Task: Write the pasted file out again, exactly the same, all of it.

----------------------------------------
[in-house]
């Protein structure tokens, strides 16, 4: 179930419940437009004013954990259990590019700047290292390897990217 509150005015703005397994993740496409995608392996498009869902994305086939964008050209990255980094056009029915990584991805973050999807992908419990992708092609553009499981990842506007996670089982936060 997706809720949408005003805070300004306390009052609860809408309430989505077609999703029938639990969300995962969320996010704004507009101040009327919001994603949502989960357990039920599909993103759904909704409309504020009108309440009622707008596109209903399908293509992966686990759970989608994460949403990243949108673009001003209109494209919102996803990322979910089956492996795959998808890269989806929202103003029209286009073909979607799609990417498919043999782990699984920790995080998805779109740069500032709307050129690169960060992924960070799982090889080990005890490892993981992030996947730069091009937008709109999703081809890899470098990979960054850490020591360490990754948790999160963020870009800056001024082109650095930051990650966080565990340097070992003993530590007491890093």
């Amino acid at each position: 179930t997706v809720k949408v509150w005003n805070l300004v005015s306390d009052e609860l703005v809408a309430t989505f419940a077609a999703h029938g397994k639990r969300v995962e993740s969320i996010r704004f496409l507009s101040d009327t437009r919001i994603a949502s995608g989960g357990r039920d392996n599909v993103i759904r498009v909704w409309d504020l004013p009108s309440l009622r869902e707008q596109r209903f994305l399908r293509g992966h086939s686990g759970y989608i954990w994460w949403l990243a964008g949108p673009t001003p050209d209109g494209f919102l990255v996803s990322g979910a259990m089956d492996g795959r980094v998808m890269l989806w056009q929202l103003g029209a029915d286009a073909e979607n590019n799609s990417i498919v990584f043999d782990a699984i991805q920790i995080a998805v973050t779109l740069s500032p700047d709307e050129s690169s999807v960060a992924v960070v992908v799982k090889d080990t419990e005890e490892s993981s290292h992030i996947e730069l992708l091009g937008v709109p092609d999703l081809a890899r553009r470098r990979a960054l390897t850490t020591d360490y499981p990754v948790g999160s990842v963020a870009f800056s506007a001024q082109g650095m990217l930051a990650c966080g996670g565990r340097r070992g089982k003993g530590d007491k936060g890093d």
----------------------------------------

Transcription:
[in-house]
């Protein structure tokens, strides 16, 4: 179930419940437009004013954990259990590019700047290292390897990217 509150005015703005397994993740496409995608392996498009869902994305086939964008050209990255980094056009029915990584991805973050999807992908419990992708092609553009499981990842506007996670089982936060 997706809720949408005003805070300004306390009052609860809408309430989505077609999703029938639990969300995962969320996010704004507009101040009327919001994603949502989960357990039920599909993103759904909704409309504020009108309440009622707008596109209903399908293509992966686990759970989608994460949403990243949108673009001003209109494209919102996803990322979910089956492996795959998808890269989806929202103003029209286009073909979607799609990417498919043999782990699984920790995080998805779109740069500032709307050129690169960060992924960070799982090889080990005890490892993981992030996947730069091009937008709109999703081809890899470098990979960054850490020591360490990754948790999160963020870009800056001024082109650095930051990650966080565990340097070992003993530590007491890093």
């Amino acid at each position: 179930t997706v809720k949408v509150w005003n805070l300004v005015s306390d009052e609860l703005v809408a309430t989505f419940a077609a999703h029938g397994k639990r969300v995962e993740s969320i996010r704004f496409l507009s101040d009327t437009r919001i994603a949502s995608g989960g357990r039920d392996n599909v993103i759904r498009v909704w409309d504020l004013p009108s309440l009622r869902e707008q596109r209903f994305l399908r293509g992966h086939s686990g759970y989608i954990w994460w949403l990243a964008g949108p673009t001003p050209d209109g494209f919102l990255v996803s990322g979910a259990m089956d492996g795959r980094v998808m890269l989806w056009q929202l103003g029209a029915d286009a073909e979607n590019n799609s990417i498919v990584f043999d782990a699984i991805q920790i995080a998805v973050t779109l740069s500032p700047d709307e050129s690169s999807v960060a992924v960070v992908v799982k090889d080990t419990e005890e490892s993981s290292h992030i996947e730069l992708l091009g937008v709109p092609d999703l081809a890899r553009r470098r990979a960054l390897t850490t020591d360490y499981p990754v948790g999160s990842v963020a870009f800056s506007a001024q082109g650095m990217l930051a990650c966080g996670g565990r340097r070992g089982k003993g530590d007491k936060g890093d």